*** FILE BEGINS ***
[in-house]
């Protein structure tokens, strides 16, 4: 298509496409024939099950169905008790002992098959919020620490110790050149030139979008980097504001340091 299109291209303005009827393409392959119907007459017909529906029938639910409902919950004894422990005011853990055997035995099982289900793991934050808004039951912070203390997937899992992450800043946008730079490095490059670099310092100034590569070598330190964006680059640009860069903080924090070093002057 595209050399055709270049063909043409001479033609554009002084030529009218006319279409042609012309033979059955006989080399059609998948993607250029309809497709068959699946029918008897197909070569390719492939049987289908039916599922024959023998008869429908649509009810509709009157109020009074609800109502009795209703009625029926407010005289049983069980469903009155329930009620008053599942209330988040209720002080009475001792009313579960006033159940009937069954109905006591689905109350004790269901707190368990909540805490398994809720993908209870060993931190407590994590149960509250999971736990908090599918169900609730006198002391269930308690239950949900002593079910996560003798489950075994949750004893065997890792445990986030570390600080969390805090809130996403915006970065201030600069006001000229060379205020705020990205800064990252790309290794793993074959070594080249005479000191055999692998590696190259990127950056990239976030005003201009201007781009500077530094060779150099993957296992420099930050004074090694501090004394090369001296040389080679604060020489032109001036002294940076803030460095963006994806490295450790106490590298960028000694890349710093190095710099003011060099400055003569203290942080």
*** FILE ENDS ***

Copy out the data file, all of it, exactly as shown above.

[in-house]
């Protein structure tokens, strides 16, 4: 298509496409024939099950169905008790002992098959919020620490110790050149030139979008980097504001340091 299109291209303005009827393409392959119907007459017909529906029938639910409902919950004894422990005011853990055997035995099982289900793991934050808004039951912070203390997937899992992450800043946008730079490095490059670099310092100034590569070598330190964006680059640009860069903080924090070093002057 595209050399055709270049063909043409001479033609554009002084030529009218006319279409042609012309033979059955006989080399059609998948993607250029309809497709068959699946029918008897197909070569390719492939049987289908039916599922024959023998008869429908649509009810509709009157109020009074609800109502009795209703009625029926407010005289049983069980469903009155329930009620008053599942209330988040209720002080009475001792009313579960006033159940009937069954109905006591689905109350004790269901707190368990909540805490398994809720993908209870060993931190407590994590149960509250999971736990908090599918169900609730006198002391269930308690239950949900002593079910996560003798489950075994949750004893065997890792445990986030570390600080969390805090809130996403915006970065201030600069006001000229060379205020705020990205800064990252790309290794793993074959070594080249005479000191055999692998590696190259990127950056990239976030005003201009201007781009500077530094060779150099993957296992420099930050004074090694501090004394090369001296040389080679604060020489032109001036002294940076803030460095963006994806490295450790106490590298960028000694890349710093190095710099003011060099400055003569203290942080």